Running Magento 2 in Windows with XAMPP
Magento is an open source ecommerce platform, written in PHP and relying on MySQL/MariaDB for persistence. According to BuiltWith, Magento is the third most used platform in ecommerce websites. It began its life in 2008 with its first general release, and a major update (Magento 2) was released in 2015.
And now, more than three years after, Magento 1 is slowly dying: There won’t be any more quality fixes or security updates from June 2020, and there won’t be extended support for fixes or new payment methods. So the obvious choice will be Magento 2 from now on.
But is it fully tested yet? Is it stable enough? If we already have a website running with Magento 1, what should we do? Migrating to Magento 2 is not just hitting an “Update” button: Themes are incompatible, most extensions won’t work, and of course, there’s a big set of changes to get familiar with.
So a good approach might be to get a clean Magento 2 version deployed locally, to look what we need to do to get our website updated and running, test the backend, find where the configuration sections are located, and so on. And many business users, and even some developers like myself, have Microsoft Windows installed on our computers.
The environment I used for this testing installation was Windows 10 Professional. As a first step, we’ll need to make sure that
localhost is published in our local hosts file:
- Navigate to the folder
- Backup the existing hosts file
- Open a text editor with administrator rights
- Open the hosts file
- Make sure the first line after the commented (#) lines is
127.0.0.1 localhostand the second is
- Open a cmd window with administrator rights and run the command
Now we’re ready to install the environment needed to run Magento. I recommend using XAMPP, a free Apache distribution for Windows that includes MariaDB, PHP, and Perl in a single package. Magento 2 currently runs with PHP 7.2 and it will not work with newer versions.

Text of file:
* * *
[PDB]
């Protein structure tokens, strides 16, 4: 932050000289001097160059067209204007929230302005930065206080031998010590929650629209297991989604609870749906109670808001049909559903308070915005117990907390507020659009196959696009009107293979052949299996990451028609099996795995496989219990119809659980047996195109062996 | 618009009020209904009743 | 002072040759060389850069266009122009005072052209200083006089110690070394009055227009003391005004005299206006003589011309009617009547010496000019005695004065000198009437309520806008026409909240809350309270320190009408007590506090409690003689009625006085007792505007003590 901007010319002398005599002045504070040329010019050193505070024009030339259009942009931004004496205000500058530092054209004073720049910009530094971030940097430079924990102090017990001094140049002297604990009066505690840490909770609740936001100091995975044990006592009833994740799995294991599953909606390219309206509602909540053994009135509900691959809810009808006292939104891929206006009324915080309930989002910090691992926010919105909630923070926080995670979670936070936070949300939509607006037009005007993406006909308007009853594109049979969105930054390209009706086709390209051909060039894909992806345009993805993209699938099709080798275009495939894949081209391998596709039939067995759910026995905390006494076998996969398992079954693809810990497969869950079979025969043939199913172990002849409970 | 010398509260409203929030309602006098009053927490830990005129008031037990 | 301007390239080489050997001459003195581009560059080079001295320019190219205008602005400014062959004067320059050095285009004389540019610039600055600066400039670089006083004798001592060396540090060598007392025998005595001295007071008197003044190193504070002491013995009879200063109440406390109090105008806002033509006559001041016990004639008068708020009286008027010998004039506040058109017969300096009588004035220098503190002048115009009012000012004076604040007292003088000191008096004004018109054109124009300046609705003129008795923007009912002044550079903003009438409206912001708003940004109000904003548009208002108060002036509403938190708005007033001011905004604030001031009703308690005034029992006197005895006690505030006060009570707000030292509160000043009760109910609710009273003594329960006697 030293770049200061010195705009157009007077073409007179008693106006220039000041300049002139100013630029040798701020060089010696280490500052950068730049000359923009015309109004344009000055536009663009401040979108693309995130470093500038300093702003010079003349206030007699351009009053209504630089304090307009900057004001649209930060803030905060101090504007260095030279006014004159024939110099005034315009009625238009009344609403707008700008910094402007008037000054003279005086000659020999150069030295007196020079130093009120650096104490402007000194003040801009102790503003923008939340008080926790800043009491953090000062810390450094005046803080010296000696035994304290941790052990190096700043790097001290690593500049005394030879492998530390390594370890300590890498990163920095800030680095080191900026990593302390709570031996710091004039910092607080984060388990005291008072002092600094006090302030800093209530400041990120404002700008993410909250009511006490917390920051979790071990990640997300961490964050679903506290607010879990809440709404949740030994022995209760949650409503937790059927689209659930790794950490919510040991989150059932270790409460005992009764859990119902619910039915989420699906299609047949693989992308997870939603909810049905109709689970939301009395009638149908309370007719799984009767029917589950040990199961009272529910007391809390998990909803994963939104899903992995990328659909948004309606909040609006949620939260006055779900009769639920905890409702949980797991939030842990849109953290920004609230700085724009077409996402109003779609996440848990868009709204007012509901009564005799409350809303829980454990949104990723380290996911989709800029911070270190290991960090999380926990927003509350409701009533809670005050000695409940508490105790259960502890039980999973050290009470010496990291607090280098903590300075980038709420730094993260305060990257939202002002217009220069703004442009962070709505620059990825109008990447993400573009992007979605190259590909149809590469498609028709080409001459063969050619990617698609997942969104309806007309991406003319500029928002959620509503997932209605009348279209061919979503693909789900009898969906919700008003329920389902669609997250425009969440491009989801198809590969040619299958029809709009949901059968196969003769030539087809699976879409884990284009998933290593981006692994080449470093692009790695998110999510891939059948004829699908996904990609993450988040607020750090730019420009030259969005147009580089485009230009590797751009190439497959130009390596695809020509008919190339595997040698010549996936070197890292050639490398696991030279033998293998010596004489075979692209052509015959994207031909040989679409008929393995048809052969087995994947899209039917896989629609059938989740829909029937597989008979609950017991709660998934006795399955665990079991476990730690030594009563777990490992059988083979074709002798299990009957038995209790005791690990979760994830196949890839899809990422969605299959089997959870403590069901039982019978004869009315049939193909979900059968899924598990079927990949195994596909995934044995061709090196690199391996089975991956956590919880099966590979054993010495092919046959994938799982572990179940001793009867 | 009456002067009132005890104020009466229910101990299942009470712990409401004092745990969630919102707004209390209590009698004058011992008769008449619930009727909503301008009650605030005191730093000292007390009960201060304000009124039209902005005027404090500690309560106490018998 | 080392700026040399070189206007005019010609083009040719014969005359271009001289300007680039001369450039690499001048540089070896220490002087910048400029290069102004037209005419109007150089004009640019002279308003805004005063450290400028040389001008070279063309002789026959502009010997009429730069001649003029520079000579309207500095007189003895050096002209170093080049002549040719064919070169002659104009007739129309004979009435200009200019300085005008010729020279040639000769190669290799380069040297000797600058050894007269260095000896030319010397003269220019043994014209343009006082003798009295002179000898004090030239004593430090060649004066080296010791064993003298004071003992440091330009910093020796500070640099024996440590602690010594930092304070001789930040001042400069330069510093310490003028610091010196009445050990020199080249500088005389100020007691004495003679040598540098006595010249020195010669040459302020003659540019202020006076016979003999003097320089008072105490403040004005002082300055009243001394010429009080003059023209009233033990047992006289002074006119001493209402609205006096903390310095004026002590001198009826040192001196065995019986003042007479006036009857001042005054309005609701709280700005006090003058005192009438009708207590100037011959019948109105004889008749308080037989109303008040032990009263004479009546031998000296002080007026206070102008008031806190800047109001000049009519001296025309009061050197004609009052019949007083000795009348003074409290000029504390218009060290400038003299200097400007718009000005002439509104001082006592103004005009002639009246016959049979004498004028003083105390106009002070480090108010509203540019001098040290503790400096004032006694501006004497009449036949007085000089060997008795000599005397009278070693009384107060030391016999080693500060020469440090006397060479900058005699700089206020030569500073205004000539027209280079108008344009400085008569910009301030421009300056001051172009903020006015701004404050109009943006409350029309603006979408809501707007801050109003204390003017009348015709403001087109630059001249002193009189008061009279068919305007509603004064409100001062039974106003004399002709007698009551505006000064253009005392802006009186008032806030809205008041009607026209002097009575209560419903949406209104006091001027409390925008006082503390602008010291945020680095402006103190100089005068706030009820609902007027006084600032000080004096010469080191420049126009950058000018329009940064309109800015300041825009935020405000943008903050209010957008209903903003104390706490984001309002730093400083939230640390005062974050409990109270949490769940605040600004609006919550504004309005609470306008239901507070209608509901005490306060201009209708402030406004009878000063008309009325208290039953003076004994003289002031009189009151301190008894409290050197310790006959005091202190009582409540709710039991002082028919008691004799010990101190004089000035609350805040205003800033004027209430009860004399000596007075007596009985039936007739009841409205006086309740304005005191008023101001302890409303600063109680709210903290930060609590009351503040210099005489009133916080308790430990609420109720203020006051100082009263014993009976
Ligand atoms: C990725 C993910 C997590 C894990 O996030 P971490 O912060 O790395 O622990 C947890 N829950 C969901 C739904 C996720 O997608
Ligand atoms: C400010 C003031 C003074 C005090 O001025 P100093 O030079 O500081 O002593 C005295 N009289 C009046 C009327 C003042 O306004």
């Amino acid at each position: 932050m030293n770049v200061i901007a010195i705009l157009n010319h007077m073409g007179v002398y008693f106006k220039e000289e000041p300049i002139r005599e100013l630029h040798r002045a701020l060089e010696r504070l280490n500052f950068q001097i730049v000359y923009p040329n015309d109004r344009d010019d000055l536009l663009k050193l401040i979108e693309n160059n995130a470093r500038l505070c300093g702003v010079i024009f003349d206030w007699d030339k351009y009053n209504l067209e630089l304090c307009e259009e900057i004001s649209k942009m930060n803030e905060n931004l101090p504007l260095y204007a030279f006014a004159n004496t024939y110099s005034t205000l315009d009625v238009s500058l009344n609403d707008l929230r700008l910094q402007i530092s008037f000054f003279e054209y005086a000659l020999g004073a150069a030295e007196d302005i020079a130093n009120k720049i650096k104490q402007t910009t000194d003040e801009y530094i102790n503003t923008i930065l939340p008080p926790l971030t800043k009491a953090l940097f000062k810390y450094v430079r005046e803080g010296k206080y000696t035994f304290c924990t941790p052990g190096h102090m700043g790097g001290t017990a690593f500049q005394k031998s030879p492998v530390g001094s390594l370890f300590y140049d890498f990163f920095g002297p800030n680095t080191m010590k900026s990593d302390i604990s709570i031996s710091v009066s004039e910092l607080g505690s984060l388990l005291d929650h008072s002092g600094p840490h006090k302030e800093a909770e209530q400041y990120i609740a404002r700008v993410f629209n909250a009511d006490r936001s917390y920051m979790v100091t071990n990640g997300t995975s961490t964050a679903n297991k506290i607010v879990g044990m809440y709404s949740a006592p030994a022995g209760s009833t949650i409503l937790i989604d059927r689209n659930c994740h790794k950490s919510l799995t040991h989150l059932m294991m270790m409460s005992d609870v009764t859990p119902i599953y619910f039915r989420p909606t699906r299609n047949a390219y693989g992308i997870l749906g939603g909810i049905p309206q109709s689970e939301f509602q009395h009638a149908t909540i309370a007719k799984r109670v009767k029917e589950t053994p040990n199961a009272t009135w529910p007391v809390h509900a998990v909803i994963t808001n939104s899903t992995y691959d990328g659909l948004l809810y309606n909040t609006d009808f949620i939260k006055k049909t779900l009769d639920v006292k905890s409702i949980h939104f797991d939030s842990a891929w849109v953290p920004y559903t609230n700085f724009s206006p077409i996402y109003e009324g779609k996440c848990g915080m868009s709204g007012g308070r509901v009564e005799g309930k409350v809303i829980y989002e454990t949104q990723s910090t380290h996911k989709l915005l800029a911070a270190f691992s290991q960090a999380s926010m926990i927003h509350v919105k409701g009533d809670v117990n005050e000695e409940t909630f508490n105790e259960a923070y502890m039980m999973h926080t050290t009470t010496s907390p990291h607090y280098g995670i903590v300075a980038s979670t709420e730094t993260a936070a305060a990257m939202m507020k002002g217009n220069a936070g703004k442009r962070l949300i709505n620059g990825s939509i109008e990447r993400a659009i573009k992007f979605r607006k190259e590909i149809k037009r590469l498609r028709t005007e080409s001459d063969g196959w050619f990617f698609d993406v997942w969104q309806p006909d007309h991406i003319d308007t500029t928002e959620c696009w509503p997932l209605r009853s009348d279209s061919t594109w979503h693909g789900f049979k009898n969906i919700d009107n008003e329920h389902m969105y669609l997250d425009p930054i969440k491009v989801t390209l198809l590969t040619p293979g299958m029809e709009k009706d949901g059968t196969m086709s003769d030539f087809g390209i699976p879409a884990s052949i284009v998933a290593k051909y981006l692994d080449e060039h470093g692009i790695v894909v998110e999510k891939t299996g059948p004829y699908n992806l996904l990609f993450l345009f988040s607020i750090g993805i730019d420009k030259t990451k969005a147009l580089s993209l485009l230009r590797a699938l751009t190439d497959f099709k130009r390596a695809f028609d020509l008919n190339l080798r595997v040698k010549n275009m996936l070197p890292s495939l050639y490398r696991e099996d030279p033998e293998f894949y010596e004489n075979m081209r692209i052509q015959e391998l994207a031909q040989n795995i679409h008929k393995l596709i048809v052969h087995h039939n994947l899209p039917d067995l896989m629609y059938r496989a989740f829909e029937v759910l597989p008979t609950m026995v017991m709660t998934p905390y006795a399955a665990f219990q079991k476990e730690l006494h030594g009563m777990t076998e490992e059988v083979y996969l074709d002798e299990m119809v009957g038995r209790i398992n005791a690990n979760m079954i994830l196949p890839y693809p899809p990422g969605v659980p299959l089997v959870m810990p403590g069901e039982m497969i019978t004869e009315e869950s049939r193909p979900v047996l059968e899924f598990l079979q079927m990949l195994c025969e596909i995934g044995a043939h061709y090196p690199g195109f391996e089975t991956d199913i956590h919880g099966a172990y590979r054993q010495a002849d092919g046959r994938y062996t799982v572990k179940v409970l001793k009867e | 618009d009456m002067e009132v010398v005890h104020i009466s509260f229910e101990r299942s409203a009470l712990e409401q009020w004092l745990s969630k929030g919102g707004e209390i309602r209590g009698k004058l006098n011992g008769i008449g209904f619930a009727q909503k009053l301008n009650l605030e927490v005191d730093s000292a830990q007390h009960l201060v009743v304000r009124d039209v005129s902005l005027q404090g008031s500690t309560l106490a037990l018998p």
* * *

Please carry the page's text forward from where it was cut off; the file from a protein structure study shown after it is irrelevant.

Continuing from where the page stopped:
- Install XAMPP 7.2 with default settings: apachefriends.org/xampp-files/7.2.15/xampp-win32-7.2.15-0-VC15-installer.exe
- Download Magento 2. You will need to register on the website first: magento.com/tech-resources/download
- Create a new “magento” subfolder (or whatever name you prefer) inside the htdocs folder in the XAMPP installation (usually
C:\xampp) and uncompress the Magento 2 archive there.
- Start the XAMPP Control Panel from the Windows start menu. In the “Apache” section, click the “Config” button and, on the menu that appears, select “PHP (php.ini)”. Remove the semicolon before the
extension=xsltexts to enable the intl, soap and xsl extensions.
Screenshot of the XAMPP Control Panel with the PHP config menu displayed.
MySQL and Magento setup
We have all the files in place and the environment ready to start configuring the database and install Magento 2.
Start the Apache and MySQL services from the XAMPP Control Panel. Wait for the green status texts to appear.
Create a “magento” (or whatever name you prefer) database in MySQL from phpMyAdmin, installed already on XAMPP: localhost/phpmyadmin
Run the Magento 2 setup from localhost/magento (replace the “magento” part of the URL with whatever name you have chosen to host Magento). If the setup program requires to do any additional configuration change, do it as instructed. Do a screenshot or save the final page contents for later use.